Minimising fishing impacts on ecosystems and habitats

The MSC Fisheries Standard rewards fisheries that protect ecosystems and habitats in the places where they fish.

Fishing, like all human activities, has an impact on the environment.

Ecosystems and habitats can be changed or damaged by fishing. For example, bottom trawled fishing gear can have an impact on vulnerable seafloor habitats – places where endangered or slow-growing species such as sea pens and sponges grow.

It’s important that fisheries understand, manage and mitigate their potential impacts. Actions fisheries take may include closing areas off from fishing, using better fishing gear and monitoring ecosystems more closely.

 

MSC requirements for ecosystems and habitats

The Fisheries Standard’s Principle 2 (minimising environmental impact) covers the effect a fishery has on the environment. There are five components to this Principle:

The habitat impacts of a fishery are always considered in an MSC assessment. A fishery cannot be certified if it causes serious damage or irreversible impact on the structure and function of a seafloor habitat. The Standard defines irreversible impact as damage from which a habitat will take 20 years or longer to recover. 

Assessors also look at the wider ecosystem impacts of the fishery, including the removal of important species that are food for the ecosystem, such as sardines. They also look at the biodiversity and health of the ecosystem and its resilience to change. Simulations of the ecosystem are sometimes used to estimate its status.


Latest global efforts

Fisheries like the MSC certified shrimp fishery in West Greenland are taking action to understand and reduce their impacts. They now use a new net with a lighter trawl door to minimise its impacts on the sea floor. 

Global scientific research, such as ecosystem modelling, provides a source of information about ecosystems that is incorporated into fisheries management. The MSC's key low trophic level requirements are based on the current scientific understanding of the impacts of these species on ecosystems.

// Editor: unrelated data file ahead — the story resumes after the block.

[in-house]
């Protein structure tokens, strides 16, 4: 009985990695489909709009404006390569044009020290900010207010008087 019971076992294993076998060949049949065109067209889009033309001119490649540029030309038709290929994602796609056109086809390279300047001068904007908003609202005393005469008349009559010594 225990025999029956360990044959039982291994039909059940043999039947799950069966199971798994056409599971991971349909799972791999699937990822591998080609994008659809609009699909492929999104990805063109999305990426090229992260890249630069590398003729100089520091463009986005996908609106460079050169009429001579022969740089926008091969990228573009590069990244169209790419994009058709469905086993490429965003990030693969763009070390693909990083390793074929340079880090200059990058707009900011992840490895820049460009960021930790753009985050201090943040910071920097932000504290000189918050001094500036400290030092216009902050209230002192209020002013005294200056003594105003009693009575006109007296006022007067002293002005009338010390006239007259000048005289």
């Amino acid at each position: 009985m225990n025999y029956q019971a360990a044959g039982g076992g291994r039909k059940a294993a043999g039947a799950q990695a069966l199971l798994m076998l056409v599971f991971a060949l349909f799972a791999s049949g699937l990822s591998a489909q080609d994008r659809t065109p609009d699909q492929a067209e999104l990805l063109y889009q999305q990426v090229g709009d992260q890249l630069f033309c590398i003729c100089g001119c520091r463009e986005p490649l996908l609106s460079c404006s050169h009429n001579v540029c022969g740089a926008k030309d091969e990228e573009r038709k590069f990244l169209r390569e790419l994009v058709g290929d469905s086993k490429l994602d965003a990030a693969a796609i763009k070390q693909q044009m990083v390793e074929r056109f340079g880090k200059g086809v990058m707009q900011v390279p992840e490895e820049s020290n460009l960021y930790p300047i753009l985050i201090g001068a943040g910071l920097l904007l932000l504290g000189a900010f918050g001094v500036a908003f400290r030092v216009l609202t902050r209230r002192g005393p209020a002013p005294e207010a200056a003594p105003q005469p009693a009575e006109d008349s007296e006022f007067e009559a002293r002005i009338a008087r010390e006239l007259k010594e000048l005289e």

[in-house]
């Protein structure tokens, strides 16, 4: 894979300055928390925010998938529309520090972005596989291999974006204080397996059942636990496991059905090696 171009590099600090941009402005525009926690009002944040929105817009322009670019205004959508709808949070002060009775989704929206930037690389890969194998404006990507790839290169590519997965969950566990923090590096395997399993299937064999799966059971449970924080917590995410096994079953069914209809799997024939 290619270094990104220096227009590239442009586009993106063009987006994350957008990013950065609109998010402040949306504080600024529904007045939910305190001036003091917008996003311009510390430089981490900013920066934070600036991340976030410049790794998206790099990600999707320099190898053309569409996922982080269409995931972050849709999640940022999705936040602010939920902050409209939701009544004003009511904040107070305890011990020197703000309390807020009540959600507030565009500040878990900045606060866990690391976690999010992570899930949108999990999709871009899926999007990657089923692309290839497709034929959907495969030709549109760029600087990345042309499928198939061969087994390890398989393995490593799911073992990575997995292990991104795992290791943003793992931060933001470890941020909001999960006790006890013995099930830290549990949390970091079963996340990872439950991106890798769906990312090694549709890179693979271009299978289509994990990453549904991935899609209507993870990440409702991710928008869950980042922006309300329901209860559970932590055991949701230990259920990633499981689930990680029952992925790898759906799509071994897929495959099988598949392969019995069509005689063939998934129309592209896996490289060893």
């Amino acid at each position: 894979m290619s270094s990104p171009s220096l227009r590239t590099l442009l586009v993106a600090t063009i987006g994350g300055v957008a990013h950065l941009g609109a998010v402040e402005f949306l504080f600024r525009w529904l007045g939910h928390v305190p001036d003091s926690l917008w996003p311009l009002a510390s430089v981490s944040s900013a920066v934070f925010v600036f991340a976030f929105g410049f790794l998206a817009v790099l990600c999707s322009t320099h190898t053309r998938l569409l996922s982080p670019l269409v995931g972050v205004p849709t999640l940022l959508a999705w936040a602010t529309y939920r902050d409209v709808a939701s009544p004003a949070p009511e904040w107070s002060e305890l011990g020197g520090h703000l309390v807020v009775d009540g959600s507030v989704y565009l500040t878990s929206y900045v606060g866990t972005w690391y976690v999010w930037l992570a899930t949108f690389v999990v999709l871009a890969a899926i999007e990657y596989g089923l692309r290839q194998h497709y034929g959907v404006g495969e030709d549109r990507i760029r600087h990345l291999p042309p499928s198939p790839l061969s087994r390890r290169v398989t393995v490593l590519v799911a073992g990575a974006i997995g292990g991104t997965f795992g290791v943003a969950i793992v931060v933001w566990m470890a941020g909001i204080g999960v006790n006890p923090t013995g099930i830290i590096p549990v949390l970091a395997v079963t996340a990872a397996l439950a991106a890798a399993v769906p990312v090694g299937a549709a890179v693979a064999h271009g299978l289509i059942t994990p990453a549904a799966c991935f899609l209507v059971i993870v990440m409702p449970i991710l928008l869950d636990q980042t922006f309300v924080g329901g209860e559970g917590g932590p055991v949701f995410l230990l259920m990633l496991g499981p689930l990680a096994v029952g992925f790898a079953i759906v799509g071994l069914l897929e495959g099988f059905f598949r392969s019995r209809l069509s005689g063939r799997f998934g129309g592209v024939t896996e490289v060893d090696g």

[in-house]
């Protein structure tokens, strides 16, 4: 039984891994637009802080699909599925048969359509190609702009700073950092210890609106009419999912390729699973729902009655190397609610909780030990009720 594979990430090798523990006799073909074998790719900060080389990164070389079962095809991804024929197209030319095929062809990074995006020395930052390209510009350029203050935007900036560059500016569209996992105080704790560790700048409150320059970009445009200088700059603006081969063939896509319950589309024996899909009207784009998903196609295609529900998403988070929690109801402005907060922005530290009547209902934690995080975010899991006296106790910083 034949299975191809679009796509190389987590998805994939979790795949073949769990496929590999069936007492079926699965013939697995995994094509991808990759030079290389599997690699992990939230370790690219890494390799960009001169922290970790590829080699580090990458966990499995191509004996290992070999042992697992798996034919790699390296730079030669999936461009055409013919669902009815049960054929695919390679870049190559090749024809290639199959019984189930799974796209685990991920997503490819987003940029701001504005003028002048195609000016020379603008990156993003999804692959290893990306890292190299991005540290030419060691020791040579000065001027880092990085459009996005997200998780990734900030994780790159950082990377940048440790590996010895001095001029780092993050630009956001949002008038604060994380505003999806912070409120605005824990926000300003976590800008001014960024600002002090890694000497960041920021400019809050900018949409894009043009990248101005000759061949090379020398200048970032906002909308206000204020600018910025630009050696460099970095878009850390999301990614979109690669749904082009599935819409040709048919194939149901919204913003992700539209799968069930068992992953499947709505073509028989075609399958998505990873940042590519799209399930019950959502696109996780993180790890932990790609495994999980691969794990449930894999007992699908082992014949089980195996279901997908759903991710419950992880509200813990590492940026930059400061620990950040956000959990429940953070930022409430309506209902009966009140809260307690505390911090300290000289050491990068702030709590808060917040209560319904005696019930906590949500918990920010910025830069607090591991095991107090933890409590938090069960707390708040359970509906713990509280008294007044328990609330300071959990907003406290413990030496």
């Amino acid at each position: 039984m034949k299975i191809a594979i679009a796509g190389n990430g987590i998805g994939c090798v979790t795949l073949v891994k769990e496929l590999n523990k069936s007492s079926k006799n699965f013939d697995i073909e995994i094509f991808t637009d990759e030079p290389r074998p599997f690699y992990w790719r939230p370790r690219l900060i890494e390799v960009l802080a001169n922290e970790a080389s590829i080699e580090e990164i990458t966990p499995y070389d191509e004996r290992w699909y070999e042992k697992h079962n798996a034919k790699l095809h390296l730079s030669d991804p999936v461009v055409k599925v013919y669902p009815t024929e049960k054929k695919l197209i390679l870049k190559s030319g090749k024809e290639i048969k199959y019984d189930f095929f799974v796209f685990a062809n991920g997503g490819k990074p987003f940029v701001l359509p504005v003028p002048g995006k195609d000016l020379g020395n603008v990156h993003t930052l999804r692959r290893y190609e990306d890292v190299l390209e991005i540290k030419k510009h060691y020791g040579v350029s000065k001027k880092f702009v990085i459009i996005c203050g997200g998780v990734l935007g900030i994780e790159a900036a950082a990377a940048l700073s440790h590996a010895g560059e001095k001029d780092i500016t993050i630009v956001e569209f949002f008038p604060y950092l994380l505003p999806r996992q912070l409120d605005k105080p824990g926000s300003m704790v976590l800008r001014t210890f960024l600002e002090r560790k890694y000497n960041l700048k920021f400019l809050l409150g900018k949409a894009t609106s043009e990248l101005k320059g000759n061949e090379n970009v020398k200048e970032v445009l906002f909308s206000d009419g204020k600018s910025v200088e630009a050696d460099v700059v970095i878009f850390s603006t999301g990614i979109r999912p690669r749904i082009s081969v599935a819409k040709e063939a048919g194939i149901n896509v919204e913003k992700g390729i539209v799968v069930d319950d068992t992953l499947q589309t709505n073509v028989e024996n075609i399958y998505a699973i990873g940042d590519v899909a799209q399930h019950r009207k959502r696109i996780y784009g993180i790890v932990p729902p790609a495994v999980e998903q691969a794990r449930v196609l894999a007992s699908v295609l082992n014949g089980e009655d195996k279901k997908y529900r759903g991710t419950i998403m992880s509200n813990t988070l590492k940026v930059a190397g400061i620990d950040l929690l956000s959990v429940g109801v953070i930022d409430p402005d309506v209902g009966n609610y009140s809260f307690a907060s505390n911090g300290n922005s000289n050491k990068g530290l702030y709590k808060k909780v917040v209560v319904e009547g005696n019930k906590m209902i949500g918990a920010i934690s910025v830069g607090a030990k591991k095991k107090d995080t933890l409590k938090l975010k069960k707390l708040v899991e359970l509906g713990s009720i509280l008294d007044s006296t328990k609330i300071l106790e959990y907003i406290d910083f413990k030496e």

The certified Antarctic krill fishery was assessed using the low trophic level requirements in the Fisheries Standard. This means the impact of this fishery on the ecosystem were considered, including impacts on penguins and marine mammals that consume large amounts of krill. The best available science from the Commission for the Conservation of Antarctic Marine Living Resources (CCAMLR) suggests that krill fishing is at such a low level that there are no impacts on the ecosystem.


Improving our Standards

Every few years we review the MSC Standards so they remain relevant. This allows us to incorporate widely accepted new science and fisheries management best practice, as well as improve implementation and address stakeholder concerns. 

Find out how the Fisheries Standard Review aims to:

Stakeholders from all sectors are at the heart of our review, helping identify issues, develop solutions and test proposed changes. Find out more about opportunities to get involved in reviewing our Standards.

Find out more

Fisheries Standard Spotlight FINAL- for CMS

The MSC Fisheries Standard

The Fisheries Standard measures the sustainability of wild-capture fisheries. The Standard is open to all wild-capture fisheries.

Find out more
Baby turtle on beach moving towards the water

Endangered, threatened and protected species

The MSC ensures that certified fisheries allow the recovery of any Endangered, Threatened and Protected species.

Find out more
A fishing net hanging over the water

Maintaining fish stocks

Sustainable fish stocks are at the heart of the MSC program. Ensuring that the world's fish stocks remain healthy is vital for marine ecosystems and global food security.

Find out more
  • '{{item.Image.Title}}', {{item.Image.Artist}}, {{item.Image.Description}}